The new regime in Europe could see leaders emerge in sectors that receive targeted fiscal support. While government balance sheets are currently constrained (debt to GDP is at record highs in most developed markets), the energy transition, the need to secure supply chains and increased competition between economic blocks are all likely to require significant, but targeted, fiscal stimulus and tax incentives.
We see the defence sector as one area where government spending still has space to grow (see Figure 3 below, detailing countries that have underspent the NATO 2% target of government spending on defence) following years of underspending, and events such as the Russia/Ukraine war are likely to accelerate this investment.
Areas that are not a “priority” of national interests are likely to be starved of fiscal aid, while others could receive unprecedented fiscal and regulatory support. This means performance dispersion could increase markedly. (Critically, monetary policy impacts every sector, but fiscal policy is often much more targeted).
Conclusion: Fiscal policy could play a larger, more targeted role in the new regime, with support for sectors such as defence and those driving the energy transition. Shorting opportunities could therefore be created in those companies and sectors that do not make the cut.
With funding costs significantly higher and unlikely to return to the low levels of the last decade, we are likely to see a reversal in some of the trends that drove stocks over the last 10 years. Valuations and positioning do not seem to reflect this new regime, with the valuation gap between growth and value still at a record high (Figure 4).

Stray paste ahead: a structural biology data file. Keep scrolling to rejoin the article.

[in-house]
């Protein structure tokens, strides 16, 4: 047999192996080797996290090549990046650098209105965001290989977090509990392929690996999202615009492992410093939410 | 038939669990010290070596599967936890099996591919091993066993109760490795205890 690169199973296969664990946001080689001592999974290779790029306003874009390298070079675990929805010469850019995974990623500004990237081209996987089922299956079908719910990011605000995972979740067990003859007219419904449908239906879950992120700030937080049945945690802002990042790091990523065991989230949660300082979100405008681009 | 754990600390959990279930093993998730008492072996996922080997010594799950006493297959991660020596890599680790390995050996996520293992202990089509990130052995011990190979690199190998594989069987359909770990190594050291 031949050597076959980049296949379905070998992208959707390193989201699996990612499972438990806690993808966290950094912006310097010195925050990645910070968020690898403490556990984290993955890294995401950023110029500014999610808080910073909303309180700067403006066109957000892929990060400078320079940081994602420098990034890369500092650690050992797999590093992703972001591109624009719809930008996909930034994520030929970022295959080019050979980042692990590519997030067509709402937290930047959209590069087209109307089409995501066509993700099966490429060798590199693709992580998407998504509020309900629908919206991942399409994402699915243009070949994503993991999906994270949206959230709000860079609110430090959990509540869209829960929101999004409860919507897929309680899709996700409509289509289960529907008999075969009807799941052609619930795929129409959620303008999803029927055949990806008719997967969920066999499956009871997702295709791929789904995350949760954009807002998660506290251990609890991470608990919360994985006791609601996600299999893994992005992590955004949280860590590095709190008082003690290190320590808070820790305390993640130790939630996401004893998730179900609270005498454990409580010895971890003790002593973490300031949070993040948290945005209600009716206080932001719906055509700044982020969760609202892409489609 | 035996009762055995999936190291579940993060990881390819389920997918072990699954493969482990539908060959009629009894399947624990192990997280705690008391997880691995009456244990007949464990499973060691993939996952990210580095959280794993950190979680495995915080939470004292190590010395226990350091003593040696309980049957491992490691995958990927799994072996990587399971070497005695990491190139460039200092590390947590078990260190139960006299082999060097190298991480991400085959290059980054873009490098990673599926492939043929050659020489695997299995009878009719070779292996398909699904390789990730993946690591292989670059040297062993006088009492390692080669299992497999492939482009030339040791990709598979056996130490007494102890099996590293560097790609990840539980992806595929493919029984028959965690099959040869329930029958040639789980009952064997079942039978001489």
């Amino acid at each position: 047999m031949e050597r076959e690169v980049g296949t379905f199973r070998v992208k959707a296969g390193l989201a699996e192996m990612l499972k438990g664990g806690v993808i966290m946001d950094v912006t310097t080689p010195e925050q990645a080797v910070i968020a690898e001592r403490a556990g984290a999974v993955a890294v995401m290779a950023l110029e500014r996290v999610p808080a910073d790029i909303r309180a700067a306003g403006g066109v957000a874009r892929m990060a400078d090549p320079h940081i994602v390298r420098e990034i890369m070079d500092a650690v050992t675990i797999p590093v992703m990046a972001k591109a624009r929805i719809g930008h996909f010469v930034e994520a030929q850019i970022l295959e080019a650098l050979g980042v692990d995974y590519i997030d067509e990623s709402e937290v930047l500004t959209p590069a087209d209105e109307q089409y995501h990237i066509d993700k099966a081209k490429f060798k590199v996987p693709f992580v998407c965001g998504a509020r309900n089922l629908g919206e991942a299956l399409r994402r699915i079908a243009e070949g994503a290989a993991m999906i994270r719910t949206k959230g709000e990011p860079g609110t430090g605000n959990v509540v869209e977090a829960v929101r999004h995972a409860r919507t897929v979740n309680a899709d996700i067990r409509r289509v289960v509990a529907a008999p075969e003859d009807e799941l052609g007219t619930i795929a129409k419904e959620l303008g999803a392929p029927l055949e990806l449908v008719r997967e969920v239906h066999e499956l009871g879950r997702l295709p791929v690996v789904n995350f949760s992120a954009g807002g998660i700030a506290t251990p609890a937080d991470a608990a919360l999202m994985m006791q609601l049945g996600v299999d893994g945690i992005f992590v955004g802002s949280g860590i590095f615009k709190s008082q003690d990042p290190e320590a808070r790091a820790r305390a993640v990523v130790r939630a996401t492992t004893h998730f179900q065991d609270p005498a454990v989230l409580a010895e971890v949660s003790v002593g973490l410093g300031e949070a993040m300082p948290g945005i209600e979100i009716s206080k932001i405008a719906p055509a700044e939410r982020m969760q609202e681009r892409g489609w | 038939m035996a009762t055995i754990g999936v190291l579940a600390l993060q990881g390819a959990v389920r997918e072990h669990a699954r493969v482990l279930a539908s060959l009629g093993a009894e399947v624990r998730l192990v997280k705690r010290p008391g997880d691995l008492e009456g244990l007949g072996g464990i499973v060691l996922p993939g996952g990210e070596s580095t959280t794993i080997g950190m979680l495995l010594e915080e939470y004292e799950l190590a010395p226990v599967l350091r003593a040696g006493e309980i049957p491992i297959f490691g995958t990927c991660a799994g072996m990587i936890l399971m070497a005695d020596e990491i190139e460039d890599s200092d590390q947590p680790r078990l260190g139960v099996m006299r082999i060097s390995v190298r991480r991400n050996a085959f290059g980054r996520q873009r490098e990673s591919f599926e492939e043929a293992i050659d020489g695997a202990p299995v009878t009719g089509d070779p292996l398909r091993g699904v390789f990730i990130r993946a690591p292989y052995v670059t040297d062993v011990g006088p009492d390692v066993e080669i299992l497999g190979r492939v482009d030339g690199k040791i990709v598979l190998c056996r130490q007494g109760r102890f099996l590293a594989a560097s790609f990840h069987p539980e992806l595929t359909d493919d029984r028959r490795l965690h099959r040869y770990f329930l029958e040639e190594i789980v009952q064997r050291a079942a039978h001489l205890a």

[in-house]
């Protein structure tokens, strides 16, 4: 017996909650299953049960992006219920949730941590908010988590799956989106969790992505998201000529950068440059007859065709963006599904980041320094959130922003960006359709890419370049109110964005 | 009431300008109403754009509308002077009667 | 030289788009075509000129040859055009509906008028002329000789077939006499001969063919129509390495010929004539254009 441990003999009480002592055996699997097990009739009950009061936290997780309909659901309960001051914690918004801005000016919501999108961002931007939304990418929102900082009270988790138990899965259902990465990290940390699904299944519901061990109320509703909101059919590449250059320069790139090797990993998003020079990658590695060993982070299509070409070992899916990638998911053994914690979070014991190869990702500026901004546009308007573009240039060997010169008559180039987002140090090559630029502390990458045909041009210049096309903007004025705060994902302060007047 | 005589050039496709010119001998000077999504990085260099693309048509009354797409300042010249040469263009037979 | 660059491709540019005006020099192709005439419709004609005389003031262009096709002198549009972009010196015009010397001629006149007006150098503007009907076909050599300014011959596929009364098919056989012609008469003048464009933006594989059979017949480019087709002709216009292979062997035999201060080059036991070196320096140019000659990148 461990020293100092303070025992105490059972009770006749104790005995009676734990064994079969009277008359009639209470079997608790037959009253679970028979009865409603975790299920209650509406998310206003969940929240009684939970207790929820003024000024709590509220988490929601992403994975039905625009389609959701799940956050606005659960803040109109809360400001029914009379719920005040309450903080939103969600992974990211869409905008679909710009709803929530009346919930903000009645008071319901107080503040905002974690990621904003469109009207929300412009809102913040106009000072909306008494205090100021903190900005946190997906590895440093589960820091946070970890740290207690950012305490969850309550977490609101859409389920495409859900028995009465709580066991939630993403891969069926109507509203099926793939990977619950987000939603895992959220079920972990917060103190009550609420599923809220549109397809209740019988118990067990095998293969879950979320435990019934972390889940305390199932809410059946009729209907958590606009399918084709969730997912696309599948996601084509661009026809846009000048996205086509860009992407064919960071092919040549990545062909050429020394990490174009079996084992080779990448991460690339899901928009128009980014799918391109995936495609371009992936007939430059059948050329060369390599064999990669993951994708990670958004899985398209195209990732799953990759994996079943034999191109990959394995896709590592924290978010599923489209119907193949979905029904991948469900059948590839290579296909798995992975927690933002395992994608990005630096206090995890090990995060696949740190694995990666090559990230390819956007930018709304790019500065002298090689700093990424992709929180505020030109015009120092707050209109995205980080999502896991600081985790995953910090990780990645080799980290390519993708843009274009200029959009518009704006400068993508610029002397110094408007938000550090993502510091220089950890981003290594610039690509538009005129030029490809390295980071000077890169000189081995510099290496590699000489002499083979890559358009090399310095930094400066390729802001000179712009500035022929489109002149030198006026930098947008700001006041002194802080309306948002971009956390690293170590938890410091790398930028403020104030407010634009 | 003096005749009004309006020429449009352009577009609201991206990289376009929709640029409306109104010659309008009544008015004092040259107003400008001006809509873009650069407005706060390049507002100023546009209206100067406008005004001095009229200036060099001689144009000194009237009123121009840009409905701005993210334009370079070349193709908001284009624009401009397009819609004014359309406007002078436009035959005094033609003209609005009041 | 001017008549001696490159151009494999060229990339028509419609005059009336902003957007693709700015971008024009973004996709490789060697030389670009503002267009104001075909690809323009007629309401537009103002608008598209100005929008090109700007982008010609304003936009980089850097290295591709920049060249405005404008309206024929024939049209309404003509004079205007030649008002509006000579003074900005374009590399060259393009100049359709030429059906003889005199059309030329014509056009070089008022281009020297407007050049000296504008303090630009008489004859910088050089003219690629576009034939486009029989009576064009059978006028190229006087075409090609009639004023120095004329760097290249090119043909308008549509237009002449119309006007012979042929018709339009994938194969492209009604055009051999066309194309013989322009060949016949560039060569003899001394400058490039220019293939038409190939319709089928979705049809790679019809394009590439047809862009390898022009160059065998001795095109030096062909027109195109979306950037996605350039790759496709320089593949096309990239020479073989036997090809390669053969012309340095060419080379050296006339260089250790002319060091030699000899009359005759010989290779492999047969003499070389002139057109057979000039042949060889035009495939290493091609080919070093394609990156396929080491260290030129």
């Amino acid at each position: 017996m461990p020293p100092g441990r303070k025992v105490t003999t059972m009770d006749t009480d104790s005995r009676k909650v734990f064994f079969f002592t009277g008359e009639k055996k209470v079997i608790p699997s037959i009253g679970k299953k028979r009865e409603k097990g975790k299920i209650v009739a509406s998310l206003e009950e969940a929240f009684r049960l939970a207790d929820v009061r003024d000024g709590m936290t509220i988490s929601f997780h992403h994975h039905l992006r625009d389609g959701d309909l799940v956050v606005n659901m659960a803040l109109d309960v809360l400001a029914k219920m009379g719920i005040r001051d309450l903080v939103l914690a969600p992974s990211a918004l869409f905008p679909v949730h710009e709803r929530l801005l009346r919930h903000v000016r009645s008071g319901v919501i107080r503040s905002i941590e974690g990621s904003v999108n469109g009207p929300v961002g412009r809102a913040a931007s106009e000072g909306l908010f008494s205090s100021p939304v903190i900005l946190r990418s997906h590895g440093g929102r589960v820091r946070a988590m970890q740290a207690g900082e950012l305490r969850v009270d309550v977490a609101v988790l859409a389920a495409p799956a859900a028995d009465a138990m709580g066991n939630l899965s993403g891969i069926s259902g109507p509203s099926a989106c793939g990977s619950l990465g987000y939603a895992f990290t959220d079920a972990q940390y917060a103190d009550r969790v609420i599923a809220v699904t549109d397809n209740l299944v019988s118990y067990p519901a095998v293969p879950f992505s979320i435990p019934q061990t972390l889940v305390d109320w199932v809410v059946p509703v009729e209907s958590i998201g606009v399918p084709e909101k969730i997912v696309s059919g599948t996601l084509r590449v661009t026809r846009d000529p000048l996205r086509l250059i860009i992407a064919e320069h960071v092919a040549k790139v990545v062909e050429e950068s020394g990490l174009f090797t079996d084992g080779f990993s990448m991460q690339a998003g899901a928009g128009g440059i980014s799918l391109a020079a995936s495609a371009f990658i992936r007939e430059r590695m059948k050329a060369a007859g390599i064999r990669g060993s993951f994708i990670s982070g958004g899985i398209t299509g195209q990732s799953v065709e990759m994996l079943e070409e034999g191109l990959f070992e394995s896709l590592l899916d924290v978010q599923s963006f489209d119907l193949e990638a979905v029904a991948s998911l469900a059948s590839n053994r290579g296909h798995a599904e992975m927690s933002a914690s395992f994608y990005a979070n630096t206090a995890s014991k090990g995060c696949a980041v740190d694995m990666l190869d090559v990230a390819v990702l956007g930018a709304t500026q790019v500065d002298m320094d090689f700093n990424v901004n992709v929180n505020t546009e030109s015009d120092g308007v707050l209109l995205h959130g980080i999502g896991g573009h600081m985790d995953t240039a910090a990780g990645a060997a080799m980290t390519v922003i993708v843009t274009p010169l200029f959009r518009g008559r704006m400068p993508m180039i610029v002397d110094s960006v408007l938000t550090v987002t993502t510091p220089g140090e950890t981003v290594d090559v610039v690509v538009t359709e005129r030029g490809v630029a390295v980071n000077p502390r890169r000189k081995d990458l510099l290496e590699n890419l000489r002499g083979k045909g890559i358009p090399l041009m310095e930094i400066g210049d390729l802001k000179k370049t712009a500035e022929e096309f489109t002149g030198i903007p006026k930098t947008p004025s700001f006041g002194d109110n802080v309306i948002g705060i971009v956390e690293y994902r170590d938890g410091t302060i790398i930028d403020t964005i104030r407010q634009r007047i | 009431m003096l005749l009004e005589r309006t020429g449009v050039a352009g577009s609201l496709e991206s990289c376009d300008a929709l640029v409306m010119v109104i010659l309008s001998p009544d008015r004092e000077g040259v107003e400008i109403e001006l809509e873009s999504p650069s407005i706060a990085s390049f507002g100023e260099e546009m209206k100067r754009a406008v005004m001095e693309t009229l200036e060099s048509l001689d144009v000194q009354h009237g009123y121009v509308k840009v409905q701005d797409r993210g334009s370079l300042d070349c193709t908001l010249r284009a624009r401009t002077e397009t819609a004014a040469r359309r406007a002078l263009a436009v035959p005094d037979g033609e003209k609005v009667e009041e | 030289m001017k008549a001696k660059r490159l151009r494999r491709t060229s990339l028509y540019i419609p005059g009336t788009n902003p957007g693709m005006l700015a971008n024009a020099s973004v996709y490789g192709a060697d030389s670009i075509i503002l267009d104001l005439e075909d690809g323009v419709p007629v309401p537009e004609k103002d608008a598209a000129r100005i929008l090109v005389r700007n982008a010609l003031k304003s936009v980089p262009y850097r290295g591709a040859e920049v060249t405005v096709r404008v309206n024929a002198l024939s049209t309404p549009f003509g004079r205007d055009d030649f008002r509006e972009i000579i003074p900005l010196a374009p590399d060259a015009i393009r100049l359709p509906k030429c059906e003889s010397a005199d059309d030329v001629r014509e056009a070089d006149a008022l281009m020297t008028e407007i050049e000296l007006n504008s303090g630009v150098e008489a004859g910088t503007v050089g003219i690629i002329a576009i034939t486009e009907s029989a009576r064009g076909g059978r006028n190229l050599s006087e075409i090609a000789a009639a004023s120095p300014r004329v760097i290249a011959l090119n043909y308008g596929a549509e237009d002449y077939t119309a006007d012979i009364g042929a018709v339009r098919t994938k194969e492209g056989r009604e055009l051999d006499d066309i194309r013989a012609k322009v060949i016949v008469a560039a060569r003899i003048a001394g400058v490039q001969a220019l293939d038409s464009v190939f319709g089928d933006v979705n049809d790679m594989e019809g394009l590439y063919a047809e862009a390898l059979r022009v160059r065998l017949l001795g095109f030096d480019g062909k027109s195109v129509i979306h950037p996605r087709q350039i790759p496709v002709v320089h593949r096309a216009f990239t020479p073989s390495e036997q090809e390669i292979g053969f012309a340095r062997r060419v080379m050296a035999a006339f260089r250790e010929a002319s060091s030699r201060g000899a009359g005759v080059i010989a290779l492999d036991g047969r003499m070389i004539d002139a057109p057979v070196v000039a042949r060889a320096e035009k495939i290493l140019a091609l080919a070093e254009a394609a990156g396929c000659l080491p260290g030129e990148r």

The consumer discretionary sector exemplifies this, in our view. For example, we believe online delivery companies’ high valuations relied on a low-interest-rate environment, with little or non-existent free cash flow and overpredicted growth. Consumers will likely look to reduce their purchases amid the rising cost of living, which could impact these companies’ earnings.
Conversely, companies with strong bottom-up fundamentals (that have been largely ignored in the growth surge of the past decade) could finally be recognised with higher valuations. For example, in the industrials sector, we see some very strong European companies that could benefit from the global move to more automation for discrete and process industries. In our view, these companies have world-leading positions in automation equipment and could benefit from this structural growth driver.
Conclusion: Valuations are starting to matter again and bottom-up stock-pickers who have a deep understanding of what is driving company valuations could be well placed to identify long-term winners and losers.
Of course, there are potential risks to this opportunity set. As in recent years, we could continue to see an environment where growth stocks outperform the market, and this narrow leadership works against long/short investors looking to profit from greater dispersion in returns.
In addition, there is no guarantee that fiscal policy in European countries will target the sectors outlined above. Government priorities evolve over time and can change dramatically based on factors such as war, natural disasters and election results.
In our view, growing dispersion in European equity markets is driving opportunities for long/short investors, fuelled by structurally higher inflation, changing market leadership and a renewed focus on valuations.